Call me a skeptic, but I am still not sold on health care reform and sincerely question whether it will actually impact my household or anyone I know. I certainly hope so, but I have my doubts.
Overall, my feeling is the status quo is unacceptable and any measure trying to correct fundamental flaws with health care in this country is worth a shot. Being a small business owner, the critical issue that needs immediate attention is absurd annual premium spikes. For instance, my company’s health insurance cycle starts May 1, meaning just recently a notice came in the mail regarding premium rates for the next year. To maintain the same group health insurance plan, the company, and subsequently its employees, will have to cope with a 38-percent jump in monthly premiums. Further diluting the program to the lowest level offered and raising the deductible to the highest level offered still represents a 9-percent increase over what’s currently being paid. It’s unbelievable.
This is the most critical problem, from a small business standpoint. The impact of this legislation depends on who is talking and which side of the mouth they are using. Like many small business owners I spoke to this week, I have adopted a wait-and-see approach, while trying to figure out how to stomach these ridiculous premium increases in the meantime.
Along those lines, it was interesting to read AGH President and CEO Michael Franklin’s take on health care reform. He is in an interesting position here because he is involved in health care from all angles. He’s the leader of a health care institution, while also keenly aware of the skyrocketing costs associated with insurance for his employees. When asked about whether the reform socialized medicine and how much of an impact it will have on patients, Franklin said, “People may have to wait longer to see a doctor based, again, on the supply and demand. People think they are socializing medicine by giving everyone the same care, but that’s not necessarily true. If we can create a equilibrium in the market place, it could be a good thing down the road to all folks, but when you bring 32 million more people into a system into an already stressed system, the health care you provide may be more affordable than what it was because of these economic exchanges, but it won’t necessarily be more accessible.”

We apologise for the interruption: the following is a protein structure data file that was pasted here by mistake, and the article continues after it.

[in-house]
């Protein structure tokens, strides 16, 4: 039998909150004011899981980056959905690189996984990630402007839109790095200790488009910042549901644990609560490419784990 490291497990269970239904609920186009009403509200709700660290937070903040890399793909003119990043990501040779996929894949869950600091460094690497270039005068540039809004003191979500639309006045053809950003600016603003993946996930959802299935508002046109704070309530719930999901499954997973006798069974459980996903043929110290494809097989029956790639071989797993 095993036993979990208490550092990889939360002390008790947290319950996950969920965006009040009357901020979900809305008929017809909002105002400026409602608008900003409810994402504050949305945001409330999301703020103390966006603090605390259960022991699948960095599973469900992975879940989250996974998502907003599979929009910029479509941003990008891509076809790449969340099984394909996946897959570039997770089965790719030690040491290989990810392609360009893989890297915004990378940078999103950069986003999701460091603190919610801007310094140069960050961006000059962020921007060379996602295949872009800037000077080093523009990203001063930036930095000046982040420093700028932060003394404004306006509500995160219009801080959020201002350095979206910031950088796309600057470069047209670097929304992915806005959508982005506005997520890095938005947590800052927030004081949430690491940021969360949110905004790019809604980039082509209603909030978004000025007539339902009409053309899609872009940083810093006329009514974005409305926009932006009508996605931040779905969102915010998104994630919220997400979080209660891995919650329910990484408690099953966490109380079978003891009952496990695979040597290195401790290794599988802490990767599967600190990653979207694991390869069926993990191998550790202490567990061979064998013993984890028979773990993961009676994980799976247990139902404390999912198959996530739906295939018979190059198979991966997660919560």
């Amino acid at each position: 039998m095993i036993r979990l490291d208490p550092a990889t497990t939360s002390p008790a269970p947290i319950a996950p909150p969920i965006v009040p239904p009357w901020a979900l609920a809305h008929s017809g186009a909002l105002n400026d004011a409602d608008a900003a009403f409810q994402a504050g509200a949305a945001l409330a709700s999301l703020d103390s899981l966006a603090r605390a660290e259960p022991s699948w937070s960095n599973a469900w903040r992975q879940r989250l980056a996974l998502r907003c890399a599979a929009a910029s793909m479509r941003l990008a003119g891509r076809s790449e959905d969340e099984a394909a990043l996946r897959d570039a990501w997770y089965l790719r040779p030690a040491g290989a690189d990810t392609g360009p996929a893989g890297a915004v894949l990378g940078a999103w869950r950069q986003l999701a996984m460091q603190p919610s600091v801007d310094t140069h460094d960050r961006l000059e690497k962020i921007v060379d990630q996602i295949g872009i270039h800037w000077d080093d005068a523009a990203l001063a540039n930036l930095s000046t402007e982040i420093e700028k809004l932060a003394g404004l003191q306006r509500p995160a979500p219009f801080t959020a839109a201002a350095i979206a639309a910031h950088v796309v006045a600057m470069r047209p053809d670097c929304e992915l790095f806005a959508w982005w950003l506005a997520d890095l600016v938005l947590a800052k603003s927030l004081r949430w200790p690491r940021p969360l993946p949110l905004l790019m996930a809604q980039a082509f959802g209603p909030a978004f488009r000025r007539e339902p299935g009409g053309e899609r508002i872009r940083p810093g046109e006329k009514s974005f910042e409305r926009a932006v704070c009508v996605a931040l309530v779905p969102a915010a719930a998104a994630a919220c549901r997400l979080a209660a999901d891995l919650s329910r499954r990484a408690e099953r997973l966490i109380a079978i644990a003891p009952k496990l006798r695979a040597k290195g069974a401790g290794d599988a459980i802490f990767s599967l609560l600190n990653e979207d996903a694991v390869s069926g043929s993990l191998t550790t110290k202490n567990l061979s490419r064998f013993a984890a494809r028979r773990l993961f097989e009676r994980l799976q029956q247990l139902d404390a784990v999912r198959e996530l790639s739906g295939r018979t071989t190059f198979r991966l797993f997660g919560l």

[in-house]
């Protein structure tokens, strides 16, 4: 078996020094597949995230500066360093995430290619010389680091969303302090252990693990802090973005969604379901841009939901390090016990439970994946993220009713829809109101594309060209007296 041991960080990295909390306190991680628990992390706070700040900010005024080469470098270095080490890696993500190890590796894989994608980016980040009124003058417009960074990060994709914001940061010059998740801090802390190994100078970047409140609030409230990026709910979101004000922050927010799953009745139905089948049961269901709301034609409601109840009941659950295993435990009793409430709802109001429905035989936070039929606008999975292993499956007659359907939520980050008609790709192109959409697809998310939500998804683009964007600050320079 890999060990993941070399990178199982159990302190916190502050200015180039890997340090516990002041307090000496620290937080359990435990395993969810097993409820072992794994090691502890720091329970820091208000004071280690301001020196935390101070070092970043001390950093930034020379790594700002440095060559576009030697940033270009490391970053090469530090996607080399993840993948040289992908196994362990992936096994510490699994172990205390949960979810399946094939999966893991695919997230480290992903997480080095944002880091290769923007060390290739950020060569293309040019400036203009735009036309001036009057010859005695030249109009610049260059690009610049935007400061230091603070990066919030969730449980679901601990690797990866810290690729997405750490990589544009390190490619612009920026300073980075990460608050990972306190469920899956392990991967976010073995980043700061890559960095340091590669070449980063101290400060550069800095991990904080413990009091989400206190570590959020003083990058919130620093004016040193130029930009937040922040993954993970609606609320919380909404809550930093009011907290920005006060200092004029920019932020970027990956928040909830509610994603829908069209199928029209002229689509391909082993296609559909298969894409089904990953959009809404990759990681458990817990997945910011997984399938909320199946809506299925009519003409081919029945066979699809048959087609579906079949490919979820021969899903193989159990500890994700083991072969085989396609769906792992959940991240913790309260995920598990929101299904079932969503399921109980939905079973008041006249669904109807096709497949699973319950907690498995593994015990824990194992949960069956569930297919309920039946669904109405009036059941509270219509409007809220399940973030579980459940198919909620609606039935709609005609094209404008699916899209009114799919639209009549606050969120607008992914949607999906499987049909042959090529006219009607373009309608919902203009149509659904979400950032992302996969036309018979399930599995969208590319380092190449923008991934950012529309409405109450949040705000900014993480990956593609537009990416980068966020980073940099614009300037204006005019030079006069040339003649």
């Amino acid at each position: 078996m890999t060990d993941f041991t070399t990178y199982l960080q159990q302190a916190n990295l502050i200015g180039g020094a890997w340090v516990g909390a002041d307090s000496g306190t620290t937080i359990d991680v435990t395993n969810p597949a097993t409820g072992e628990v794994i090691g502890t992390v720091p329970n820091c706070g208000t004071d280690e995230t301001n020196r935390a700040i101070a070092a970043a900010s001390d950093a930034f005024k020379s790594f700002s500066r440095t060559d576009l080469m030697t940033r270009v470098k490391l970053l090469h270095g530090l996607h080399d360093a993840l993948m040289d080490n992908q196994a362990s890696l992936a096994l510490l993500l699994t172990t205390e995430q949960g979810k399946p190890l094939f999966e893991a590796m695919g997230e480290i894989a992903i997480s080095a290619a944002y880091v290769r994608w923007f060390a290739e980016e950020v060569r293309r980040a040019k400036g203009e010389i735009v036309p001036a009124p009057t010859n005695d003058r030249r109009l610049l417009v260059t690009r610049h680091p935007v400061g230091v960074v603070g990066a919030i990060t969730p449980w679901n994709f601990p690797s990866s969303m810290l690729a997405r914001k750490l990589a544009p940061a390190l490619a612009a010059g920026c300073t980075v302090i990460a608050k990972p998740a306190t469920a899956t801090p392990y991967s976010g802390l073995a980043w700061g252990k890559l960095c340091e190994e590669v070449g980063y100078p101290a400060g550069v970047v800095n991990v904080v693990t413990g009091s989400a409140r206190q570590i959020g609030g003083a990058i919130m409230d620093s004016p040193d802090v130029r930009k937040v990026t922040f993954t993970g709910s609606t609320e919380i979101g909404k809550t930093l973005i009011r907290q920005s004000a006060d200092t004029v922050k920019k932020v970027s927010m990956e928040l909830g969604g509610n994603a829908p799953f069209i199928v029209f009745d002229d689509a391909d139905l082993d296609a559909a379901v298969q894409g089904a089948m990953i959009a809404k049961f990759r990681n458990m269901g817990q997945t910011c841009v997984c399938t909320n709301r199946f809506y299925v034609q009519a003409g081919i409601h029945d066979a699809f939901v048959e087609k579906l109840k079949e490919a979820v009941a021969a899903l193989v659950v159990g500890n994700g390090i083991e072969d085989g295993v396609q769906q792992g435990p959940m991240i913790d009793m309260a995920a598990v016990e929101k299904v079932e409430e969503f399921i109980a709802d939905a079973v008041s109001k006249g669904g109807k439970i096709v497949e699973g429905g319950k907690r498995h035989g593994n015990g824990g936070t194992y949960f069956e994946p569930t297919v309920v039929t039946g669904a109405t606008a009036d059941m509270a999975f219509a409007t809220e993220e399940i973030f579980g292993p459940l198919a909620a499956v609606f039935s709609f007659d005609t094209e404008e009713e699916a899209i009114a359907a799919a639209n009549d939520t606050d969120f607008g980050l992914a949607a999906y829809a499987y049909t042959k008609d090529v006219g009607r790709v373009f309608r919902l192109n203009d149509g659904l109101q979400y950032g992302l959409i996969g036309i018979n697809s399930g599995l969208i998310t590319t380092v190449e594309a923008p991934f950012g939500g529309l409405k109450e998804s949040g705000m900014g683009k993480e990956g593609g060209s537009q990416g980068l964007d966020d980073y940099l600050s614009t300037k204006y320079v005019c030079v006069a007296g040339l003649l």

A measure to end driving while talking on the phone is quietly picking up steam in Annapolis. Last year, texting while driving was banned, leading many to assume it would only be a matter of time before talking while driving was outlawed. This week, the Senate passed a ban on hand-held cell use in a controversial 24-23 vote, with only two Republicans joining 22 Democrats in support. The bill allows headset use, but mandates drivers keep their hands off their phones at all times.
After spending a considerable amount of time on the road recently, I have changed my way of thinking on this. Previously, I took the conservative approach, preferring government stay out of my car and mind its own business. Although I still feel that way fundamentally, I believe in this case that people need to be protected from themselves. There’s no question talking on the phone while driving causes distractions and puts motorists in danger. The fact here is some people are just careless drivers and putting a phone in their hand only makes them even more dangerous. The legislature would be wise to approve this bill.
The state’s Department of Natural Resources (DNR) is often ridiculed for making poor decisions on fisheries management, largely due to flawed catch data being relied upon. In the case of the upcoming flounder season, which opens next month, DNR got it right in the end. After initially reporting it was going with a shortened season and a smaller size minimum, angering local fishermen, DNR recognized its mistake, ruling this week to extend the season to late November while enlarging the size minimum. Although there’s little jumping for joy with this announcement, DNR at least got it right.